Healthy Cooking Oils to Stock Your Pantry With

If you’ve visited your local grocery store, you may have noticed that the selection of cooking oils you have to choose from has been getting bigger and bigger. While having options is normally a good thing, too many options can quickly become overwhelming. To help you decipher which healthy cooking oils you need to stock your pantry with, we’re sharing our top picks and what each of these oils is useful for.

Healthy Cooking Oils

Whether it’s classic canola oil or more flavorful oils like sesame, there seems to be an endless array of cooking oils to choose from. Here are the healthy cooking oils you can use for all your culinary needs:

Olive Oil

Extra virgin olive oil is a heart-healthy cooking oil you can use for a quick sauté or to drizzle over pasta, bread, and salads. Because olive oil has a low smoke point, it’s not very suitable for frying. Olive oil can also be pronounced in its olive flavor, which might not make it the best oil for certain baked goods or other foods where you wouldn’t want the flavor of olives shining through.

The positive effects of olive oil can include: facilitates weight loss, reduces the risk of heart disease and stroke, helps maintains healthy cholesterol levels, and reduces the risk of Alzheimer’s disease.

Canola Oil

Canola oil is low in saturated fat, making it another heart-healthy oil. It also has a higher smoke point than olive oil, which makes it better for cooking foods at higher temperatures and slightly longer durations. Canola oil doesn’t have much flavor like olive oil, so it’s not very good as a garnish for your salads or other foods that could do with a good boost of flavor.

While canola oil does go through a chemical processing phase to get its high smoke point, it is also one of the oils with the richest amount of alpha-linolenic acid, an omega-3 fat that is associated with heart health.

Flaxseed Oil

Flaxseed oil is derived from the flax plant and can have a slightly nutty flavor. Because flaxseed doesn’t hold up well under heat, it’s best used as a finishing touch for your foods, or added to uncooked ingredients like salads or smoothies.

Like canola oil, flaxseed oil another good source of alpha-linolenic acid, which has been linked to reduced inflammation, reduced risk of heart disease, reduced risk of cancer and helpful in treating constipation.

Avocado Oil

Avocado oil will be your best friend when it comes to cooking foods at high temperatures. It’s not only cholesterol-friendly, but it has a high smoke point, making it great for sautéing, grilling, or searing.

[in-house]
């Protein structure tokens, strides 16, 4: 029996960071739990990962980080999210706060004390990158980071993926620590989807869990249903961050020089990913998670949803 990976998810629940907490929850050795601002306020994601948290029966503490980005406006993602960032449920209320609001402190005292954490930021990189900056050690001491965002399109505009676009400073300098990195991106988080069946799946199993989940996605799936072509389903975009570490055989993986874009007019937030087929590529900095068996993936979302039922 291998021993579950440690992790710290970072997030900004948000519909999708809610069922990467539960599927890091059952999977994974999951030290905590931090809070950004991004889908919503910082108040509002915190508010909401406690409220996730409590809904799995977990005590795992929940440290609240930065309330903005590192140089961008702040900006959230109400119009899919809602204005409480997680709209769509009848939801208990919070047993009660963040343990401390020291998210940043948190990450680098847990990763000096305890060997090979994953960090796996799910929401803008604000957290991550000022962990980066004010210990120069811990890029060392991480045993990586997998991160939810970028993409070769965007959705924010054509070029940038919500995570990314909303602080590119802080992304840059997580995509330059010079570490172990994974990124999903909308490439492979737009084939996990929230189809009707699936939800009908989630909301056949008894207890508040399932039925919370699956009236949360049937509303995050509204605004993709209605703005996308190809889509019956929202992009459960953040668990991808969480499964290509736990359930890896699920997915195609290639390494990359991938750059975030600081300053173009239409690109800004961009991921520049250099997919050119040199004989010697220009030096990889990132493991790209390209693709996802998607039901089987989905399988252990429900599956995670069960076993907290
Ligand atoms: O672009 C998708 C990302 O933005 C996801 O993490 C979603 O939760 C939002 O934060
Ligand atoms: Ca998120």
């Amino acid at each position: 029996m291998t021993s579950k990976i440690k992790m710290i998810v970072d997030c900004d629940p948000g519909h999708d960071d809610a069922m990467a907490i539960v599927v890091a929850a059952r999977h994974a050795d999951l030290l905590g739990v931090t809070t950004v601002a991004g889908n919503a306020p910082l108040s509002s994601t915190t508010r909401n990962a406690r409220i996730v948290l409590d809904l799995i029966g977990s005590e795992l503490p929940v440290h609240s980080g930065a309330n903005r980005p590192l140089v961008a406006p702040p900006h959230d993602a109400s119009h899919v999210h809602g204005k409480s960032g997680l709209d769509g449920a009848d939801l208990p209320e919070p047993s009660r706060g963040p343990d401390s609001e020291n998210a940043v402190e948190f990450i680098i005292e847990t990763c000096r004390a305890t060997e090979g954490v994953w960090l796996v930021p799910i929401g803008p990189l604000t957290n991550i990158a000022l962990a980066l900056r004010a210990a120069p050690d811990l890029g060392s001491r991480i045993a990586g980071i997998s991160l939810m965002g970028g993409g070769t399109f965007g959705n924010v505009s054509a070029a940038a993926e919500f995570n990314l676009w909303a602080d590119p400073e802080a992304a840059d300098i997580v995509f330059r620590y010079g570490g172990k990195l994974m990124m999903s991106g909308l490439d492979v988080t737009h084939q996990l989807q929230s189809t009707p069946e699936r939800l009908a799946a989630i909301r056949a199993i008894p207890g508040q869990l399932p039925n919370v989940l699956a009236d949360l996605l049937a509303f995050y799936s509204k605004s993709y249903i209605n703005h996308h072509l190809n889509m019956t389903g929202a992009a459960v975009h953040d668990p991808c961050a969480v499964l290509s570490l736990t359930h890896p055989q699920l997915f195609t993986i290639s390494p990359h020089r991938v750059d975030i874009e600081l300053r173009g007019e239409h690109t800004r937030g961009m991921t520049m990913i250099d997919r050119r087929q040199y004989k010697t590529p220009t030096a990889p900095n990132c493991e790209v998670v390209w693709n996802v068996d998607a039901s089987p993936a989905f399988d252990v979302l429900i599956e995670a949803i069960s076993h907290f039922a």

Because avocado oil is rich in monounsaturated fatty acids, it can promote healthy cholesterol levels and help the body absorb nutrients better.

Walnut Oil

While walnut oil can be on the pricier side, it has a great nutty flavor that’s suitable for salads and even desserts. It’s best to use walnut oil on foods that won’t be heated as walnut oil can become slightly bitter when warmed.

Walnut oil is rich in heart-healthy omega-3’s, making it beneficial in protecting against heart disease, as well as omega-9’s, which help improve blood circulation.

Sesame Oil

Perhaps one of the oils with the most pronounced flavor, sesame oil is a staple in Asian cuisine. The light version can be used for stir-frying, and the dark version can be used for dressings and sauces.

Sesame oil is rich in fatty acids, which is great for keeping the cardiovascular system strong, as well as zinc, which provides benefits to your skin and bones.

Grapeseed Oil

Grapeseed oil is a fantastic option for cooking foods at high temperatures. It has a very high smoke point, yet is low in saturated fat. It also has a slightly nutty, mild flavor that makes it suitable for salads and dressings as well.

Because grapeseed oil is low in saturated fat, it has been tied to lower cholesterol levels and lower risk for heart disease. It’s also been said to be full of antioxidants and procyanidin dimers (compounds that act as aromatase inhibitors), both of which help protect against cancer.


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